It’s wedding season! For this week’s Call-In, Mandy Len Catron, author of the new book How to Fall in Love with Anyone, answers your questions about love and relationships.
Diksha Basu’s new novel was inspired by the explosion of wealth she saw in 1990s India. She says money is a complex thing, and it takes a while for her characters to see that.
A family curse, a resurrection and a vengeful witch are at the center of Elle Cosimano’s Southern Gothic chiller The Suffering Tree. But the book elides its setting’s history of racial violence.
Known for his on-court outbursts, McEnroe famously yelled, “You cannot be serious!” at one official. Now, decades later, he says it’s a “miracle” if he goes a full day without hearing that line.
When Dr. Vanessa Grubbs fell in love with a man whose kidneys were failing, he’d been waiting for a transplant for years. Her book explores the ways racial inequity is embedded in the system.
Anne Helen Petersen’s new book is a thoughtful consideration of several public women — from Nicki Minaj to Hillary Clinton — who’ve run up against the invisible expectations our culture has of them.
In The End of Eddy, French author Edouard Louis writes about his experience growing up gay and abused in industrial France. He speaks to NPR’s Melissa Block.
Don Winslow’s new novel is packed with crooked cops and crookeder crooks, all defending their territories and trying to maintain a status quo where everyone earns, everyone eats and no wars break out.
It’s been 75 years since 13-year-old Anne Frank sat down to write her first diary entry about hiding during World War II. Today, her legacy is carried on at an elementary school in Philadelphia.
Odds are, you’re looking at this on a smartphone.
In Chain Letter, cartoonist Farel Dalrymple returns to The City, the mysterious metropolis at the heart of his early 2000s series Pop Gun War. It’s a weird, complicated and charming place.
The classic tale of the Monster resurrected from the dead gets a new treatment in Victor LaValle’s new limited-series comic.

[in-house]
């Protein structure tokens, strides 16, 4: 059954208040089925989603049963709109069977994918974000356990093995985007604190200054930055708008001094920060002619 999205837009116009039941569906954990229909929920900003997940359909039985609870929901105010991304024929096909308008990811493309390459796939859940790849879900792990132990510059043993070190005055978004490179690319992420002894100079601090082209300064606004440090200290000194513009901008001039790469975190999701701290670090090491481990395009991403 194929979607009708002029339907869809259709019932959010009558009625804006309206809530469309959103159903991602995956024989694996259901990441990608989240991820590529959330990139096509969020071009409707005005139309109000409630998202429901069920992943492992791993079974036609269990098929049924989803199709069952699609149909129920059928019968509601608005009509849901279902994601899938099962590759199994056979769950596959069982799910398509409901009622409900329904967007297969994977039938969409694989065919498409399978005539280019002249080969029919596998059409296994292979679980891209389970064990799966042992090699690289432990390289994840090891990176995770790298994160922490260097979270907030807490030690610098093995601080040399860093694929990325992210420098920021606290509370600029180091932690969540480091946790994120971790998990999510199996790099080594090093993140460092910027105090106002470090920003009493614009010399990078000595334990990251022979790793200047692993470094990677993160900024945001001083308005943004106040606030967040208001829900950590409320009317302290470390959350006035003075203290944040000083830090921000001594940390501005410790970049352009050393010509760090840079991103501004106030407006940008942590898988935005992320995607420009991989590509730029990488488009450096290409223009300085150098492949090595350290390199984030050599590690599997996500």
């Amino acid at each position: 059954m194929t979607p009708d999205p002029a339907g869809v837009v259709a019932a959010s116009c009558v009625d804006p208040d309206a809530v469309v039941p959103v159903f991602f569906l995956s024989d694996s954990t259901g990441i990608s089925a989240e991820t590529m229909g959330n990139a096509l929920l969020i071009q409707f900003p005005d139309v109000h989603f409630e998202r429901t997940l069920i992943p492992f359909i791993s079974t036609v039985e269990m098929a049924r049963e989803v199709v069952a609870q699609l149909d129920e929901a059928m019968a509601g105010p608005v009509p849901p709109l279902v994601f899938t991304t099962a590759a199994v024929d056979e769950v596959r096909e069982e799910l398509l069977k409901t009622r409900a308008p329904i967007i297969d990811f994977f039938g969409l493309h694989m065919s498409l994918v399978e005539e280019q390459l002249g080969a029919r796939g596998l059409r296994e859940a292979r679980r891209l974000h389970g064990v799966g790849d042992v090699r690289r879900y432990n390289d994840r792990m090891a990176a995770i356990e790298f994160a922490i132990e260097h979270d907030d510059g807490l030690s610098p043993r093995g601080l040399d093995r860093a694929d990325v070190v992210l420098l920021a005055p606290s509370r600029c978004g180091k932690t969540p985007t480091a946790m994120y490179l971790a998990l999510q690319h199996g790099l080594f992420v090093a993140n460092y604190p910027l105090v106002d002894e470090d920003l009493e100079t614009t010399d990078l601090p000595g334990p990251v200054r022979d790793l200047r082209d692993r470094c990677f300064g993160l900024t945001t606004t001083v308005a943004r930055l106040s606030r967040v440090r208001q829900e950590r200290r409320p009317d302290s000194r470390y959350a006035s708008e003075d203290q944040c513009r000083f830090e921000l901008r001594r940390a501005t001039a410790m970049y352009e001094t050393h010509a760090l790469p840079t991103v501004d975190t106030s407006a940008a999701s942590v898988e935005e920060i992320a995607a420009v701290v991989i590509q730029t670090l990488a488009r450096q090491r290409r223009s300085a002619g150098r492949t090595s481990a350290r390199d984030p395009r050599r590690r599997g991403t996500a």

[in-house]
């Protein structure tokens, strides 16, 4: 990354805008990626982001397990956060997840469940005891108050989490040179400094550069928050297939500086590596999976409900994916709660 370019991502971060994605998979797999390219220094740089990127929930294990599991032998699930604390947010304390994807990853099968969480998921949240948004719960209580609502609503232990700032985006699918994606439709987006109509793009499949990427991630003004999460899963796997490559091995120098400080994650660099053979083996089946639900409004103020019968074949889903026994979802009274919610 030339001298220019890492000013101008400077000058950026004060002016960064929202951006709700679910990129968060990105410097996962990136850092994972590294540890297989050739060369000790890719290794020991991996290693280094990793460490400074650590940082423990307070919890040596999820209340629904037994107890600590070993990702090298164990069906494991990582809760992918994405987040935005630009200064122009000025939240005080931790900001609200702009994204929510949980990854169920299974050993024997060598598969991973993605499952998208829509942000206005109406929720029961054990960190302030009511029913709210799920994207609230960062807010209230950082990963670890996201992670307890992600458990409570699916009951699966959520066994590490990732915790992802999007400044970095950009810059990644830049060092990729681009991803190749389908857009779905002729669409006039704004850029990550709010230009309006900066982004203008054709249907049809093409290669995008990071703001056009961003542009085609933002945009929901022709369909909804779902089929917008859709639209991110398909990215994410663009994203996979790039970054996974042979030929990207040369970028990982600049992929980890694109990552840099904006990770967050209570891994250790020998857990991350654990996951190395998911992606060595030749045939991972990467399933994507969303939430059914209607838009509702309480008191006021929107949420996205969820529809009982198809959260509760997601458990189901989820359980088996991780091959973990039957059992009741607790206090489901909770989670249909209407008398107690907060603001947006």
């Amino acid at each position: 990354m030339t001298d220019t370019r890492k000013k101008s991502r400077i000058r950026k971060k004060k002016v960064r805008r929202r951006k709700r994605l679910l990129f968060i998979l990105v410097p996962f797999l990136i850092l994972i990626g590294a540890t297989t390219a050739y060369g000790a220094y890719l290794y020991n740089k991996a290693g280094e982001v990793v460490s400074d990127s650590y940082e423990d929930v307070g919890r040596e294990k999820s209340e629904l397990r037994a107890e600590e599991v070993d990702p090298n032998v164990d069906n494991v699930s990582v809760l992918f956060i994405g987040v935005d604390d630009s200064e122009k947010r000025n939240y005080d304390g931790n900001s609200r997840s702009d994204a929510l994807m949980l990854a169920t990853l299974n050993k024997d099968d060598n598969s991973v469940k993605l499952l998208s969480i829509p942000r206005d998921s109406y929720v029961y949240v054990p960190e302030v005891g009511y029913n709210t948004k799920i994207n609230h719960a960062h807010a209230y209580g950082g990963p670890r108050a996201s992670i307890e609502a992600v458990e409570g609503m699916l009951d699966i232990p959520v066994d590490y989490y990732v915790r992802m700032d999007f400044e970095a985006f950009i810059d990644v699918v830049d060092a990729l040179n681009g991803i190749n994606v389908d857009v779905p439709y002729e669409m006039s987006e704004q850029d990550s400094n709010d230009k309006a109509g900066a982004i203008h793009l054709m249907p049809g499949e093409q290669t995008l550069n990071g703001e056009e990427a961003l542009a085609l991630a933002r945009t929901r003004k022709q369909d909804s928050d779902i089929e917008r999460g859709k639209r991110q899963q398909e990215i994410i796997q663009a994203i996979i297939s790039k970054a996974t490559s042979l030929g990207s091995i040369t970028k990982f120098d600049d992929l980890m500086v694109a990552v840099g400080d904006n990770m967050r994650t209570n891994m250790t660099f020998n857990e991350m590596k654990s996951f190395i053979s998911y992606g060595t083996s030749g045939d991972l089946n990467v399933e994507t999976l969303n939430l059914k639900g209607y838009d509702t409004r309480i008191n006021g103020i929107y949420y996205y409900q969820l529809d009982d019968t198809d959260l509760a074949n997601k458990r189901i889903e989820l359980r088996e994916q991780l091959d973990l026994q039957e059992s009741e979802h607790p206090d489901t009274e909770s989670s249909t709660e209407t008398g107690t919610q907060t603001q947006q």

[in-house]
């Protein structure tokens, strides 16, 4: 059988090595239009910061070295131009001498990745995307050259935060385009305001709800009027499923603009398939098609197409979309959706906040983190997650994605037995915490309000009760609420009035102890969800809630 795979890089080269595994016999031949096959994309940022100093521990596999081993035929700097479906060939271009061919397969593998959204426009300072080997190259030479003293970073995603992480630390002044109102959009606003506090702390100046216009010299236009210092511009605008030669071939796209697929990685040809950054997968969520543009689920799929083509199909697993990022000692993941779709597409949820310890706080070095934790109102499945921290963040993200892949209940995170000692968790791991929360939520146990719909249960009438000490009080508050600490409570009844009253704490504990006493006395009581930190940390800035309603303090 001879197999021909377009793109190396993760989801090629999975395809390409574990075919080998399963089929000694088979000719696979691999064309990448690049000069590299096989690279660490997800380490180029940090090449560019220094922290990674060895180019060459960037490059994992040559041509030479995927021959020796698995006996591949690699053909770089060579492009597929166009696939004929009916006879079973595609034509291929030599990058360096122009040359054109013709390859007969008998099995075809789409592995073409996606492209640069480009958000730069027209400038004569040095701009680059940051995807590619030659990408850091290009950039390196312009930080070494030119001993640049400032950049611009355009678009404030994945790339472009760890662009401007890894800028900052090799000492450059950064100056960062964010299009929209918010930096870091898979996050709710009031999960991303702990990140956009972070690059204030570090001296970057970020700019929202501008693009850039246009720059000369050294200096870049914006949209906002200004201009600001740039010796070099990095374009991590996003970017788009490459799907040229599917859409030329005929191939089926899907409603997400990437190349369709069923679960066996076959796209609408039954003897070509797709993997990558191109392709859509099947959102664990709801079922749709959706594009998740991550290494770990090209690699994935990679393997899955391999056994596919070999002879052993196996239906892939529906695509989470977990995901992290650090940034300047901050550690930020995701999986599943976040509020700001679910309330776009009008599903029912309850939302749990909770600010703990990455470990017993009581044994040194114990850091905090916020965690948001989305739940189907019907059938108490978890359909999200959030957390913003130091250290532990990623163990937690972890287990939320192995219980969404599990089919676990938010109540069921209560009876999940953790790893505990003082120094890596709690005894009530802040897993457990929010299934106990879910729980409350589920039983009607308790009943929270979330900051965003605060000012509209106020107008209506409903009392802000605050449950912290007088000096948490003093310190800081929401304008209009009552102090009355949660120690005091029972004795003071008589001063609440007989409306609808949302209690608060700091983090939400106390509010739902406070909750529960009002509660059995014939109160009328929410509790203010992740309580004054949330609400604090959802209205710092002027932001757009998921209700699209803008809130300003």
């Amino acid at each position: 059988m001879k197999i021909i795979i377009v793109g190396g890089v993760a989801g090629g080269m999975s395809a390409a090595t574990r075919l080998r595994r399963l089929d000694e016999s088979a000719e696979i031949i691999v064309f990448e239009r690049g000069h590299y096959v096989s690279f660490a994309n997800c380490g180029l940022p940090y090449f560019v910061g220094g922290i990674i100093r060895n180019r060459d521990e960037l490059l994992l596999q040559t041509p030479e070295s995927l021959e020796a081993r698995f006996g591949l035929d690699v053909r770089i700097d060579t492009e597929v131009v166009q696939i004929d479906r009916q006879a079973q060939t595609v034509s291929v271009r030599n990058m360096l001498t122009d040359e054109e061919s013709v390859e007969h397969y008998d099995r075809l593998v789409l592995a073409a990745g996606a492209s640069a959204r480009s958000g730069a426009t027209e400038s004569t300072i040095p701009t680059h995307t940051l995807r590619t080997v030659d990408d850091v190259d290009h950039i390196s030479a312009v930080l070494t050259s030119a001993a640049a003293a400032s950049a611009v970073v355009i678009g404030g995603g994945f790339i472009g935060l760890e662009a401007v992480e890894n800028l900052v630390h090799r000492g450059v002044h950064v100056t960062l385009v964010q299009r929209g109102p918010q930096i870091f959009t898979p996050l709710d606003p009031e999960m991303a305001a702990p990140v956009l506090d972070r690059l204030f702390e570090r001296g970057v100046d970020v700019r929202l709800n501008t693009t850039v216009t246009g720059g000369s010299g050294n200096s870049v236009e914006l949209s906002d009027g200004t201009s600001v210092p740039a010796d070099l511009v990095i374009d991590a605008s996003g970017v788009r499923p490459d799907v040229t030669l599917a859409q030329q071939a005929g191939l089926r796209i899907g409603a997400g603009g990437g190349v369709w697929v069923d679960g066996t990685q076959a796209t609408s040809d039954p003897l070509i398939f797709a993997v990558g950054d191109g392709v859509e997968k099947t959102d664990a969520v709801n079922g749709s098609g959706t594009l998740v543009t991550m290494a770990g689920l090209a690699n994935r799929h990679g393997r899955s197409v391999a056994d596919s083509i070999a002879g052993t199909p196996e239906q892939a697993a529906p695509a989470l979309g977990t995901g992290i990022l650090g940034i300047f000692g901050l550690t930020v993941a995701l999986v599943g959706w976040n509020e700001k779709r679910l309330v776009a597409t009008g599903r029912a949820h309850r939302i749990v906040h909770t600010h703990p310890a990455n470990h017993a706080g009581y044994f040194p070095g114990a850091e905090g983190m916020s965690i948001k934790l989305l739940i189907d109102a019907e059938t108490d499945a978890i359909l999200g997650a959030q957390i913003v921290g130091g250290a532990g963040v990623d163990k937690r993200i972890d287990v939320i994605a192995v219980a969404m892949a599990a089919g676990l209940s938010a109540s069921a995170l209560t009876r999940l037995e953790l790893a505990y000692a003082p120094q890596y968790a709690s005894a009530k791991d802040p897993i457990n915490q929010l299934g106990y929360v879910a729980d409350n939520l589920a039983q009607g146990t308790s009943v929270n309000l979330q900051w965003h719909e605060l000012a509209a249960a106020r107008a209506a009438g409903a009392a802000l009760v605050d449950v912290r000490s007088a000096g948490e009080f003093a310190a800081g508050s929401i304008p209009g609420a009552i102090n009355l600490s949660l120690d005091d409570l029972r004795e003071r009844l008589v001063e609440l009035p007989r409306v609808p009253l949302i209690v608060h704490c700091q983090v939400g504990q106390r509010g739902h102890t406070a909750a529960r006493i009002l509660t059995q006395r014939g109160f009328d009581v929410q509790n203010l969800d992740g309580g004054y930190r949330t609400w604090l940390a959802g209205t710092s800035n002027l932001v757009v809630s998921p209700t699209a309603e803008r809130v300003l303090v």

ExxonMobil and several other oil companies are backing a Republican-led plan for a carbon tax. Steve Inskeep talks to Steve Coll, author of the book Private Empire: ExxonMobil and American Power.
In Raven Rock, Garrett Graff describes the bunkers designed to protect U.S. leaders in the event of a catastrophe. One Cold War-era plan put the post office in charge of cataloging the dead.
Scott McClanahan’s semi-autobiographical novel is packed with loss, pain and existential anguish, but his narrator — also named Scott — refuses to give up, no matter how often he’s knocked down.
Fair warning: There are no actual jazz chickens in Eddie Izzard’s new Believe Me: A Memoir of Love, Death and Jazz Chickens. But it does provide insight into what makes the acclaimed comedian tick.
Alexie is excited for a new generation of Native American writers to come on the scene, “so I don’t have to answer all the questions,” he says. His new memoir is You Don’t Have to Say You Love Me.
Theodora Goss’s novel takes bits and pieces from several different monstrous mythologies — Jekyll and Hyde, Dr. Moreau and more — but she makes something new and deceptively intricate out of them.
Sherman Alexie has often turned to his childhood on the Spokane Indian Reservation for inspiration. Now, he looks at the life of his mother in a memoir called You Don’t Have to Say You Love Me.
A new California law regulates how autographed items may be sold. Originally intended to cover sports memorabilia and an apparently thriving market in fake autographs, bookstores are worried it will shut down popular author book signings. Now one of them has filed suit.
Gay has finally written the book that she “wanted to write the least.” The moment she realized she “never want to write about fatness” was the same moment she knew this was a memoir she had to write.
By the 1980s, 60,000 people had been forcibly removed from this mixed-race section of Cape Town. But the area’s food traditions reflect the spirit of helpmekaar, an Afrikaans term for mutual support.
Why can’t we stop reading Trump’s Twitter feed? The same reason we can’t put down The Catcher In The Rye or Pale Fire.
Ben learned a lot about fatherhood from his own dad, Steve Falcone. In honor of Father’s Day, they spoke to NPR about their most memorable father-son moments. Ben’s new book is Being a Dad is Weird.
Nancy MacLean’s book stretches back to 19th century Vice President — and ardent secessionist — John C. Calhoun to find the roots of modern libertarianism, which she calls a threat to democracy.